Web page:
Once you’re beyond the toddler years, it can be difficult figuring out party activities for kids that are still too young for complete independence. Read on to find out 20 activities they’ll love and a simple system to make it easy for you, too!
Congratulations! Your child is finally past the toddler parties held at the local baby gymnastics studio!
And, unlike their little kid counterparts, kids between the ages of 5 and 8 have the attention span for more structured activities. In fact, they will have even more fun at a party with structured activities than little ones.
The good news is that your options for party activities for kids between the ages of 5 and 8 are nearly endless.
BUT, somewhere between the age of 7 and 8, most parents will start dropping kids off for parties. Which means you will need to act as cruise director for the full 2 to 3 hours.
At the same time, kid in this age range aren’t yet totally independent. And they are still prone to getting their feelings hurt if party games don’t go the way they expected.
So, now it’s more important than ever to balance independent and structured activities at your child’s party.
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How to Plan Party Activities for Kids between the ages of 5 and 8 years old:
First, Get the Party Started with an Independent Activity
The start of the party will be hectic, as you greet guests, take gifts, and introduce yourself to new parents. So, having an independent activity that kids can join in at any point is important.
If you’re going big with something like a bounce house or inflatable slide, you’re covered. But if you are hosting indoors, you might want to start with an age-appropriate craft that fits the party theme.
Here are Some Independent Party Activities to Get You Started:
- DIY glitter tattoos (see how Tikkido set up a less-mess version for her kids’ party)
- Decorating aprons, hats, or headbands
- Making simple bracelets (Five Marigolds shared an easy way to set this up)
- Matchbox car racing
- Finger puppets aren’t only for little ones, Sustain My Craft Habit shared an easy finger puppet making activity that older kids would love too.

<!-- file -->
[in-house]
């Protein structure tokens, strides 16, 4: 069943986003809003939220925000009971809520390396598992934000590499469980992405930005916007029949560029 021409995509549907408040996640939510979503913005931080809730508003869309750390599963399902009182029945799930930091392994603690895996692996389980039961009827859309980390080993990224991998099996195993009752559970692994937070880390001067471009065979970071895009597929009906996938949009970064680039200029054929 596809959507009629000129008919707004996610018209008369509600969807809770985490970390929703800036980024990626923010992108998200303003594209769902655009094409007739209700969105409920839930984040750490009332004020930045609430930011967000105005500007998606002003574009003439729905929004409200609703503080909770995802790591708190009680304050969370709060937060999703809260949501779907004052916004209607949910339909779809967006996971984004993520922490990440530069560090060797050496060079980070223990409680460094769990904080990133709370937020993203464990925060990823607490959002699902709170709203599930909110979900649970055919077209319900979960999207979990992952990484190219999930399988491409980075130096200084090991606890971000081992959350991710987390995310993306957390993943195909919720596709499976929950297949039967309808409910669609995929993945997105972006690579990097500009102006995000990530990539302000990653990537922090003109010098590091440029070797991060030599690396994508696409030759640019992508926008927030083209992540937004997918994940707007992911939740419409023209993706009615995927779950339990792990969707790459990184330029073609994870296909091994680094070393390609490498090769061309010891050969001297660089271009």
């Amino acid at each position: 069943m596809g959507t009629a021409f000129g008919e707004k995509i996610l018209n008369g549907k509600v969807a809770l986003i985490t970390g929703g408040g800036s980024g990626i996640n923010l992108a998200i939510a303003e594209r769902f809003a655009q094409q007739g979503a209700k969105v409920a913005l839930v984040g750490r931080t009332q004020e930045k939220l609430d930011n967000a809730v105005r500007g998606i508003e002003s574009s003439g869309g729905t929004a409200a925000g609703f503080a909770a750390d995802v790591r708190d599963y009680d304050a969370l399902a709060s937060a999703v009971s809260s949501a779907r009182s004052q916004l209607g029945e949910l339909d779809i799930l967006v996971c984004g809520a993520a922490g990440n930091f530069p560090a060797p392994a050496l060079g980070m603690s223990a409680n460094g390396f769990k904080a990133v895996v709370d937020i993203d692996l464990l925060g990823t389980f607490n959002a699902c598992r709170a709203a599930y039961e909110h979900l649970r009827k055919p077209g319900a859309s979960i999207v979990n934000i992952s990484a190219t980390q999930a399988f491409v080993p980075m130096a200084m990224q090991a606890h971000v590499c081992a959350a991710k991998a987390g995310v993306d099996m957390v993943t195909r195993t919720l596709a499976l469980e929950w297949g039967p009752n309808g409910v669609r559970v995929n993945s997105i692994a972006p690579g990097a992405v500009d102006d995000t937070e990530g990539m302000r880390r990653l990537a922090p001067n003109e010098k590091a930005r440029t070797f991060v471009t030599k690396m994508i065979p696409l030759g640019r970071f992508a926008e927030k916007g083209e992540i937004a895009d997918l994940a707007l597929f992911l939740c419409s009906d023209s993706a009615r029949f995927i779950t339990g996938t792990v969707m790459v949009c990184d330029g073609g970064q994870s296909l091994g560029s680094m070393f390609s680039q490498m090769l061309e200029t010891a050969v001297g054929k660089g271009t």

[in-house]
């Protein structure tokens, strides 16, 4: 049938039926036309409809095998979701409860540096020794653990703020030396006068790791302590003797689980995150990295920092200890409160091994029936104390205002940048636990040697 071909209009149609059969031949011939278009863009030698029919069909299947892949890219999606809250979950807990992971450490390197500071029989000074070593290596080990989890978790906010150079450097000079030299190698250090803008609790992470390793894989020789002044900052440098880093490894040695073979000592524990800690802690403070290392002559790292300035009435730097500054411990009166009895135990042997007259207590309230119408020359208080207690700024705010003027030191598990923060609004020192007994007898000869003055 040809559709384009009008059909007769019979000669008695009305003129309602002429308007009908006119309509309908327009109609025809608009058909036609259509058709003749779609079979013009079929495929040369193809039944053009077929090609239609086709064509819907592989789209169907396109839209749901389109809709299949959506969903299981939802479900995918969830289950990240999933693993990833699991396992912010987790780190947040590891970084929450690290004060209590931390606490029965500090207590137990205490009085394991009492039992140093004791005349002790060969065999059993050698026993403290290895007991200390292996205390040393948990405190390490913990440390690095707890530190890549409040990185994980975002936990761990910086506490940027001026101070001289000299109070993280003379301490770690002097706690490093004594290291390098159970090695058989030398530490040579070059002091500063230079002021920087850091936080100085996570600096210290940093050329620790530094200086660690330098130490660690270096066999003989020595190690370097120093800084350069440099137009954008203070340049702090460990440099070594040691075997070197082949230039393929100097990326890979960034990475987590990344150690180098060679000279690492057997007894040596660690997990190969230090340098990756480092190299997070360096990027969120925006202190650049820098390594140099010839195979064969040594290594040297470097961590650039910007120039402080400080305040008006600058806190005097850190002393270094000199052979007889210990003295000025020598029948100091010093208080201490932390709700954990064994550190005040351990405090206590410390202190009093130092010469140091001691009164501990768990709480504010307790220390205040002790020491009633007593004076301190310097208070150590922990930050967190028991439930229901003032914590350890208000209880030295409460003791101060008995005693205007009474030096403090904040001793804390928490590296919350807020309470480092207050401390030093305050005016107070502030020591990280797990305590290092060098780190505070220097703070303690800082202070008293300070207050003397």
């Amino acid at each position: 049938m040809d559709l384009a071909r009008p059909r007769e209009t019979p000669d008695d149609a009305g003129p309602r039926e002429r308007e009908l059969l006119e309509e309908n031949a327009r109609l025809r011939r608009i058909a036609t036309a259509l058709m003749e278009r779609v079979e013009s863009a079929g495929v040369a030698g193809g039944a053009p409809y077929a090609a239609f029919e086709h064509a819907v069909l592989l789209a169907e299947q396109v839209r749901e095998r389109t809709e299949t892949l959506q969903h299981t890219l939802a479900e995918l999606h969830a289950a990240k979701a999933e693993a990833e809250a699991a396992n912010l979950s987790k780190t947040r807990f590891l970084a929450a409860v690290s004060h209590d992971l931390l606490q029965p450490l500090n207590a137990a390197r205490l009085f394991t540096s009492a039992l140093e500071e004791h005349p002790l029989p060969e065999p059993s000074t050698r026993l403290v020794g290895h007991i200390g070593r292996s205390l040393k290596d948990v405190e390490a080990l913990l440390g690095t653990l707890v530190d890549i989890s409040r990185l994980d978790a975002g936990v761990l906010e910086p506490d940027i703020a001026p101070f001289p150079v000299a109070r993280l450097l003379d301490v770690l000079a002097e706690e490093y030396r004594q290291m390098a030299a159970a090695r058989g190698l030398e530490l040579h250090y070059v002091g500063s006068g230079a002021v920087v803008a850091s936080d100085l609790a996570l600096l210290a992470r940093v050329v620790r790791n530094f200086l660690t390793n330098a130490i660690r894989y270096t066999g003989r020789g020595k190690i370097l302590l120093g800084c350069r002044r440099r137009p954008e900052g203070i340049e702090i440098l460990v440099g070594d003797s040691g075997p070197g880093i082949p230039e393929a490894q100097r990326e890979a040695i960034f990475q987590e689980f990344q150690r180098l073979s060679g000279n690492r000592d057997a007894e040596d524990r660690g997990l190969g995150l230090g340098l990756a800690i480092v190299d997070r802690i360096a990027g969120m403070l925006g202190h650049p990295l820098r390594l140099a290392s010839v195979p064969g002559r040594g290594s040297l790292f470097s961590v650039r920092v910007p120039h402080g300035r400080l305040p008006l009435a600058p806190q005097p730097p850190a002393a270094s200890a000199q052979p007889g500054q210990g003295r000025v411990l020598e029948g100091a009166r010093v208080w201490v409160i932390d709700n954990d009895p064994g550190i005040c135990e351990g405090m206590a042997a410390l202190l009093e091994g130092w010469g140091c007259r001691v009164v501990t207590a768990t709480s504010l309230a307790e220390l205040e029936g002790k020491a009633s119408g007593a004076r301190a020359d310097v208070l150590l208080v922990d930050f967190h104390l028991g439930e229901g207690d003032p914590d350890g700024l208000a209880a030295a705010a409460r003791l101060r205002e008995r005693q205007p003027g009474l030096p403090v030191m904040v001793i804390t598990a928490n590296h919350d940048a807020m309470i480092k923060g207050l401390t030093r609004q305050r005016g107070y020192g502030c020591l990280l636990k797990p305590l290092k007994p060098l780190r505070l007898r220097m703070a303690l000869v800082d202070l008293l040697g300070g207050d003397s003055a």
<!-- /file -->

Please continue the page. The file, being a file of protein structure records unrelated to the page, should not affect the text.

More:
Next, Create One Main Event Activity
I love to get kids in this age group working together for one big activity that is the “main event” for the party.
Single activities, like cookie decorating, are easier for you. But, the “main event” could also be several small activities that coordinate with each other.
Don’t be afraid to swing for the fences, but remember that more activities planned means you will need to be far more involved.
If you choose to group together several activities, remember to simplify other areas of your party planning, like the menu or party decorations.
Fun Main Event Party Activities for Kids Could Be:
- Cookie or cupcake decorating
- Obstacle Courses
- Treasure Hunts or Scavenger Hunts
- Relay Races (I’m totally in love with this Skittles Relay Race idea from Tikkido)
- Watch a movie
- ‘Spa’ activities
- 365 Days of Crafts created a fun Go Fish game for her daughter’s Mermaid Party
- Nerf gun course
- Minute to Win it Games
- Painting an item that matches the party theme (such as pumpkins at Halloween or ornaments at Christmas)
Finish Up with One or Two Simple Activities
After the ‘main event’ activity, you will want to calm the kids down with a simple meal or snack and then one or two easy activities that kids can do while the party winds down.
Make sure that you choose activities that the kids can stop and start with just a few moments notice.
While it’s great that to have a party so fun that the kids don’t want to leave, you don’t want to make it too difficult for the parents either. ?
Here are a Few Ideas for Easy End-of-Party Activities:
- Quick Board Games like Pie Face and Connect Four.
- Horseshoe (I love this Cops & Robbers version from Spaceships & Laser Beams)
- Bean Bag Toss
- Touchdown Trouble Gameday Board Game by Southern Mom Loves
Don’t Forget Take Breaks Between Activities
While it’s great to have structured party activities for kids, One of the best things about parties for kids is that they get the opportunity to socialize with each other in an environment that isn’t as structured as school or typical extracurricular activities.
Make sure you build in plenty of time between activities for the kids to just relax and hang out with each other. They will have a blast, and you will appreciate the few moments to get a break.
Now, It’s Your Turn
As kids transition out of toddlerhood and become old enough for more structured parties, the demands on your time become more intense as well. I’ve shared with you today a simple way to structure party activities that won’t make you feel crazy:
- Start the party with an independent activity as guests arrive,
- Plan one “main event” activity to entertain the kids, and
- End the party with one or two simple activities that the kids can step away from with a few moments’ notice.
I also shared a total of 20 party activities for kids between the ages of 5 and 8 to help get your creative planning juices started. Don’t forget to sign up for the newsletter so you can get the password to the subscribers-only resources directory, which is filled with free printable party planning tools and printable party decor.
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